Center for World Conflict and Peace

Center for World Conflict and Peace

Tuesday, October 16, 2012

Rapid Response to the 2nd U.S. Presidential Debate

While it's premature to call the first Romney-Obama debate a "game changer," it certainly has tightened the race for president. It's now Mitt Romney who is trending upward. His supporters are energized and the polls are inching in his favor. The national polls reveal a statistical tie, and Romney has either closed the gap or overtaken President Obama in key swing states.

Last week's veep debate seems to have jolted democrats out of the worry, even panic, that manifested in the aftermath of the first Romney-Obama clash. While widely panned among conservatives, Joe Biden's showing, full of feistiness and gesticulations, generally satisfied liberals. To them, it was the kind of performance they desired from the president in the first debate: Biden was assertive, lively, willing to defend the administration's record. For the liberal base, Biden set the bar for Obama to reach in subsequent debates.

Of course, Obama won't demonstrate anywhere near the combativeness that Biden showed in his debate. That said, coming into tonight, there was now a general expectation, among liberals and conservatives and those in between, that Obama would be far less passive and much more lucid than he was in the first presidential debate. Put simply, while Biden staunched the declining support and polling numbers, it was now up to Obama to re-energize the liberal base. The pressure was on Obama to do well tonight.

Fast forward to tonight. What happened?

Well, as many of you likely expect, it was a debate full of vagaries, light on specifics, full of exaggeration, and false depictions of the other side's record and policy positions. It heavily focused on domestic issues, especially the American economy. Other than short discussions on China and Libya, the debate hardly touched on foreign policy.

Mitt Romney delivered a solid performance. Understandably, he prioritized hammering Obama on unemployment, the lack of job growth, and the prolonged stagnation in the U.S. economy. Romney is a consistently good debater. It's difficult to imagine him getting whitewashed in any debate. But this time, in contrast to the last debate, on Twitter and the blogs, I've already seen many more negative reactions to Romney. Words like "arrogant," "diminished," "petty," and "not presidential" have been bandied about. I will be looking to see if these descriptions stick, if they are echoed more loudly in various media outlets in the coming days.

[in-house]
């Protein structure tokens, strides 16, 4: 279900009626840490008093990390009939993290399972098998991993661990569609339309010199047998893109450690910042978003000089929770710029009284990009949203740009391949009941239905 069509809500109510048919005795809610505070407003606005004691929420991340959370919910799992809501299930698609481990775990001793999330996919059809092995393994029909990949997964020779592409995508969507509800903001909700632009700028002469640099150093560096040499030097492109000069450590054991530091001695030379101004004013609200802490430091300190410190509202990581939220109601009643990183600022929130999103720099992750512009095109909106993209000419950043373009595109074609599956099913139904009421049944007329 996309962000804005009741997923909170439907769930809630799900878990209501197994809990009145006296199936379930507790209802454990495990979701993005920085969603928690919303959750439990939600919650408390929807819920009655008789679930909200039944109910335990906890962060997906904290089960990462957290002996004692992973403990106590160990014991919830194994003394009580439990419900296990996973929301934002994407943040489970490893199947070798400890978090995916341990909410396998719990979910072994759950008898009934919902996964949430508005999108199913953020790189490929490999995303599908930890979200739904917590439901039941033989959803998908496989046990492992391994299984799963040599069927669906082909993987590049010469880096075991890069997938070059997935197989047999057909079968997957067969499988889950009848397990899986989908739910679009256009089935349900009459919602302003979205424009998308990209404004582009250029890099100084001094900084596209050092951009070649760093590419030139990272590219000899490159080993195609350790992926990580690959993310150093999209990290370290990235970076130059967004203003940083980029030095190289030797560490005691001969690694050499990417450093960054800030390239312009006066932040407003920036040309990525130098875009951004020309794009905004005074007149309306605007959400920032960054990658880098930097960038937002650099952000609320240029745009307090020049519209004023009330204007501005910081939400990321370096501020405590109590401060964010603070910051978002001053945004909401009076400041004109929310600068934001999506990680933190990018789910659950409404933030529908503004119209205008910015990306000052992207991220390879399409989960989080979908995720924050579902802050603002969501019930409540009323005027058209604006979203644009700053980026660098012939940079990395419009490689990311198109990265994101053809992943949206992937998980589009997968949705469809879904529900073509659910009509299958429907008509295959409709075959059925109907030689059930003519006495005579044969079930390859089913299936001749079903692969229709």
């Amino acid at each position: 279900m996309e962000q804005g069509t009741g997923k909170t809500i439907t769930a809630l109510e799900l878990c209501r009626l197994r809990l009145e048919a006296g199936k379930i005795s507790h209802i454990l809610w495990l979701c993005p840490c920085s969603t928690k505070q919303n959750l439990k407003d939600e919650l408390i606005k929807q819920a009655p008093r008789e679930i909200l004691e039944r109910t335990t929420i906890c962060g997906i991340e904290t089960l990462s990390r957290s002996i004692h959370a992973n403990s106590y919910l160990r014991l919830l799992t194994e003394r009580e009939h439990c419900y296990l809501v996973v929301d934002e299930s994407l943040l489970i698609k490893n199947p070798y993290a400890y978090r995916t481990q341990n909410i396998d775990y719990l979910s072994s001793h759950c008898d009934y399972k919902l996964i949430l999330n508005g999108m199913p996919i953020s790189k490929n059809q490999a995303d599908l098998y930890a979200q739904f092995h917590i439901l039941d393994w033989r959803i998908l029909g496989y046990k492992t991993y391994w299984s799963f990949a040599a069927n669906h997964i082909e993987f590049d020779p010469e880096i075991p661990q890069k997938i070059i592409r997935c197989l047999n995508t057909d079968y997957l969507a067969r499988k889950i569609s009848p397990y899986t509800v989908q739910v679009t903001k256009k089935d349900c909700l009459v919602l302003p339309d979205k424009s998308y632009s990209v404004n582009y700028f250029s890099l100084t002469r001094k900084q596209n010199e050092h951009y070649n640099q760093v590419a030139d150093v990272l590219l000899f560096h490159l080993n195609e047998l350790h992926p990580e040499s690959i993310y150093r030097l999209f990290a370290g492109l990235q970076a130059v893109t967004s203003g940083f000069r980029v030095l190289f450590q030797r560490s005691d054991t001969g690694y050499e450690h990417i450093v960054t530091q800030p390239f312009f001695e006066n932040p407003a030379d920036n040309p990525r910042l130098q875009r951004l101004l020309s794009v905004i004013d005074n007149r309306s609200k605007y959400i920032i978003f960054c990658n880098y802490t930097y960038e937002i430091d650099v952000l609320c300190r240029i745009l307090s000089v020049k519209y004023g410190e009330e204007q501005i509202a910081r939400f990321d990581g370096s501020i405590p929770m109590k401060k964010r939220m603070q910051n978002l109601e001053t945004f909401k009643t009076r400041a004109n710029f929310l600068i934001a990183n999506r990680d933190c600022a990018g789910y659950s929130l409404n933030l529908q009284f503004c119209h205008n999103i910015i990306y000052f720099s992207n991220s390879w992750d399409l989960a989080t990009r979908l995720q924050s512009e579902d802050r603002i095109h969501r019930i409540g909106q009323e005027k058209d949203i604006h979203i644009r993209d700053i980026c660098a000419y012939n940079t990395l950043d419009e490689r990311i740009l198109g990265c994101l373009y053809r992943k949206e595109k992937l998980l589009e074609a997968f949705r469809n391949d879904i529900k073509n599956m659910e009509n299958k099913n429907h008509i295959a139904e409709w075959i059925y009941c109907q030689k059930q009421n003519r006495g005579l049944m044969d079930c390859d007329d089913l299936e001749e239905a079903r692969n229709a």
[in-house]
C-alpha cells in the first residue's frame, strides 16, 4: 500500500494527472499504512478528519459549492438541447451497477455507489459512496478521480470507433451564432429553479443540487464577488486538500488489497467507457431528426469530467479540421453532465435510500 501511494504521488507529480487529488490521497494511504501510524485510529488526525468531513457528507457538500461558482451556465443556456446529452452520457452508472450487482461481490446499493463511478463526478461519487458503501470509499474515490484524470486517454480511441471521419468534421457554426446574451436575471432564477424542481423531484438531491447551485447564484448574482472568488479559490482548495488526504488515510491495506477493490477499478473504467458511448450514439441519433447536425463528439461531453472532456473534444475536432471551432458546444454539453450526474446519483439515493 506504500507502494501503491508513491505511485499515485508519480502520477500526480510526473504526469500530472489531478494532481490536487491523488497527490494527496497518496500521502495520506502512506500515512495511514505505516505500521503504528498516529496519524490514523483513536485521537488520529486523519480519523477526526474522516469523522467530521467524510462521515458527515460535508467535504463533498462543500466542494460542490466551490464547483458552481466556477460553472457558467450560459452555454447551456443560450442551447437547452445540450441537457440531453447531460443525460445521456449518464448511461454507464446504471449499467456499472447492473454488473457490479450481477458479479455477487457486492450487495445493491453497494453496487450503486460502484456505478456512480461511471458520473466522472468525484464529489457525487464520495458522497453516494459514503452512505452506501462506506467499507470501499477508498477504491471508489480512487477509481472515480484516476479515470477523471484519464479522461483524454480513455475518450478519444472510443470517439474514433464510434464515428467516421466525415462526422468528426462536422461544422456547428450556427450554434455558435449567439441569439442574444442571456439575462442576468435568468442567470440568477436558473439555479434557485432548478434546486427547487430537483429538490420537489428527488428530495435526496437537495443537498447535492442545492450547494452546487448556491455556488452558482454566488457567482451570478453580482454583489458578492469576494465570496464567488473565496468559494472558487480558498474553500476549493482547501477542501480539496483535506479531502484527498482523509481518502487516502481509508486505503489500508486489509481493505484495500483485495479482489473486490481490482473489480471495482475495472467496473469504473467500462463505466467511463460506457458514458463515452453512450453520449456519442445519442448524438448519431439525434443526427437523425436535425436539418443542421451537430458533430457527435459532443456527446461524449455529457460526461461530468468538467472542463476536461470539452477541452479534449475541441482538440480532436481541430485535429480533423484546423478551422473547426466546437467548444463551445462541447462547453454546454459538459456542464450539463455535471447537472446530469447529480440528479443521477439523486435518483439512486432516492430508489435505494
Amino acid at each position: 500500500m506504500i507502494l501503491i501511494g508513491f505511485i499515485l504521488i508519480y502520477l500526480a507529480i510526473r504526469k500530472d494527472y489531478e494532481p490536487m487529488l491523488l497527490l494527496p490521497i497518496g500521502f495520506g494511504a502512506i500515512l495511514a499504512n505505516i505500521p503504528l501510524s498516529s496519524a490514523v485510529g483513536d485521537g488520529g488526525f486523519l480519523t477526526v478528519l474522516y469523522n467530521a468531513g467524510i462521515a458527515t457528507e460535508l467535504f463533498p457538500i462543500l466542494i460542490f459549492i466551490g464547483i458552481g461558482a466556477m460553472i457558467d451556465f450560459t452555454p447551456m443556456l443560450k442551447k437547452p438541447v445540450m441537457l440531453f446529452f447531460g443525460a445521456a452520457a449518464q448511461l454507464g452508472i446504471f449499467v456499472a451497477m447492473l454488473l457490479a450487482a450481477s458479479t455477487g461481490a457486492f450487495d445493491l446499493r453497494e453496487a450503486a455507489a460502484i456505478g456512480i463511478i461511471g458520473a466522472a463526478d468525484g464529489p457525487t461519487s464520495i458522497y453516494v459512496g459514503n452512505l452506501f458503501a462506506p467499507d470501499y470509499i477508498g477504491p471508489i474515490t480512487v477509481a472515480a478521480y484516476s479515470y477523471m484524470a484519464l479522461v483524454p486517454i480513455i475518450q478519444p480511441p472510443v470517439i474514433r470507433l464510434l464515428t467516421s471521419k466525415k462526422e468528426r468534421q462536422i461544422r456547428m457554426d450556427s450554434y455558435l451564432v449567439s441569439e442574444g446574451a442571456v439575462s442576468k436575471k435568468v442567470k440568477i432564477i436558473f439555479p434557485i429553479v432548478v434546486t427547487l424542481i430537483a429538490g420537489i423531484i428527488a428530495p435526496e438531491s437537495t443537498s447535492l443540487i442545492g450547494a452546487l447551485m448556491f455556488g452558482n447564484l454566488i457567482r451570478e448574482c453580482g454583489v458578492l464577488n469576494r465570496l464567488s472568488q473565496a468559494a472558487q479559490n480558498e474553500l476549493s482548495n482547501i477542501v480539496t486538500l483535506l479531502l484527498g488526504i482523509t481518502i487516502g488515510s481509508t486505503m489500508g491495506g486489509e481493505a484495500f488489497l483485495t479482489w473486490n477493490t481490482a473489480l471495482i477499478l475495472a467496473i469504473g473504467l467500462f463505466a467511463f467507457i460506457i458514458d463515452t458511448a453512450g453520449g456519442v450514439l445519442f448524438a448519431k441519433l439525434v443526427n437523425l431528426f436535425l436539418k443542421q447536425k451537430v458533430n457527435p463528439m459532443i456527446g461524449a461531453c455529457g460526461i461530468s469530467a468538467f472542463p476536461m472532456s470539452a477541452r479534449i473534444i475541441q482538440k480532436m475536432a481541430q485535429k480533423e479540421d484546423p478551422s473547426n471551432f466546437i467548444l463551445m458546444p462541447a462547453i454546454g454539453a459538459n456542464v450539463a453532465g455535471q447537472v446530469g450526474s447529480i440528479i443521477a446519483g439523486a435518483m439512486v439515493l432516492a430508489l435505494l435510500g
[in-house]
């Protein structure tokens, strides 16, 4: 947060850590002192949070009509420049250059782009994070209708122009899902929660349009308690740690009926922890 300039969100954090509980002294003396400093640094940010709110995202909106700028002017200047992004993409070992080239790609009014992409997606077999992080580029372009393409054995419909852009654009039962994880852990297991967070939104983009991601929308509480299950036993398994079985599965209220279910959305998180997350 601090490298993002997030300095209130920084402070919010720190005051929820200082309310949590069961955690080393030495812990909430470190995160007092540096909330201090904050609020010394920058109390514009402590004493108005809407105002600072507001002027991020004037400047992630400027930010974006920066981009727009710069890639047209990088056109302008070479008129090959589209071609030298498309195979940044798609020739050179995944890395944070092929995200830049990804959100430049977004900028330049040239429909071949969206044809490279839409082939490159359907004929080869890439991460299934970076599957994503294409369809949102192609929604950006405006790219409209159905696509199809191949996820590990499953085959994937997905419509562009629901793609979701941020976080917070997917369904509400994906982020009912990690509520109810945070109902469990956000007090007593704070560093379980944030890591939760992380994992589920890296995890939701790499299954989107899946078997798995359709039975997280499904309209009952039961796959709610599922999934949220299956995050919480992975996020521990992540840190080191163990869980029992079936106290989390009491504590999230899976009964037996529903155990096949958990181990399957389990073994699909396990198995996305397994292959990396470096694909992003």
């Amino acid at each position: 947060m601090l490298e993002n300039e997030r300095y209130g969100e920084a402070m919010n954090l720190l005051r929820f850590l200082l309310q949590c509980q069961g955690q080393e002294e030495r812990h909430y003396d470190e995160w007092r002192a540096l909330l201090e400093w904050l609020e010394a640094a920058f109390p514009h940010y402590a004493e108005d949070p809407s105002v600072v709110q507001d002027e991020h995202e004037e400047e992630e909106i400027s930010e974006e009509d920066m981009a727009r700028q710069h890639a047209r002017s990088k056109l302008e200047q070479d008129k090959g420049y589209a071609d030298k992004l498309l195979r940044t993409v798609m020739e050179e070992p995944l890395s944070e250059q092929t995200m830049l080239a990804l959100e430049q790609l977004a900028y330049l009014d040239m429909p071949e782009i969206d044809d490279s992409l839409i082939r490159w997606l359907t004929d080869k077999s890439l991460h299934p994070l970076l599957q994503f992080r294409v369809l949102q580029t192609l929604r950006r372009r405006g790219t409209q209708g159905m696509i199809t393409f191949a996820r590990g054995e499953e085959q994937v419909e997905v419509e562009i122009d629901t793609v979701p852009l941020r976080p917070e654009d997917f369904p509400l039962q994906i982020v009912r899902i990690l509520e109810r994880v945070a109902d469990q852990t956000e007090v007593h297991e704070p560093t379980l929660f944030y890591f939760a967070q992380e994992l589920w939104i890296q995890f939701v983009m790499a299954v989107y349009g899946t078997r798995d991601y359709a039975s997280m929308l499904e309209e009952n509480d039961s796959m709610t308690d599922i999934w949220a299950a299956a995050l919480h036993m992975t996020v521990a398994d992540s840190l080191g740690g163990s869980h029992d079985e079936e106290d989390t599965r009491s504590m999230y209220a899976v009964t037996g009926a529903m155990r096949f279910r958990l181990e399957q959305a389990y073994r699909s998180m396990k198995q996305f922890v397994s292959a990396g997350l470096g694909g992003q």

Clearly, unlike the last debate, tonight, Obama was forceful and aggressive and well prepared. He looked Romney in the eye, even directed barbs directly to Romney. I foresee liberals as pleased with tonight's debate, believing that Obama showed that he's willing to fight for his job, that he wants to win as much as they do. Obama was probably aided a bit by the debate format, the town hall-style debate. He's very comfortable in this setting, and usually does a good job of connecting with audiences, which is essential in these kinds of debates.

One critique of both presidential contenders, something I suspect that some readers noticed: it was more than a little irritating to see both Obama and Romney constantly butting in, begging for more time, trying to get in the last word.

Most interesting comment of the night: Obama's take on the differences between Romney and George W. Bush:
You know, there are some things where Governor Romney is different from George Bush. George Bush didn’t propose turning Medicare into a voucher. George Bush embraced comprehensive immigration reform. He didn’t call for self-deportation.
George Bush never suggested that we eliminate funding for Planned Parenthood, so there are differences between Governor Romney and George Bush, but they’re not on economic policy. In some ways, he’s gone to a more extreme place when it comes to social policy. And I think that’s a mistake.
My scorecard: Obama on points. But because Obama performed so much better than he did in the last debate, it will interesting to see how this debate is spun. My colleague Yohanes Sulaiman speculated on Twitter that the mainstream media will call the debate "Obama's comeback." It's a very plausible, reasonable projection.

What do you think? Who won tonight? How do you think the debate will be spun?

(For the full transcript of tonight's debate, click here.)

No comments:

Post a Comment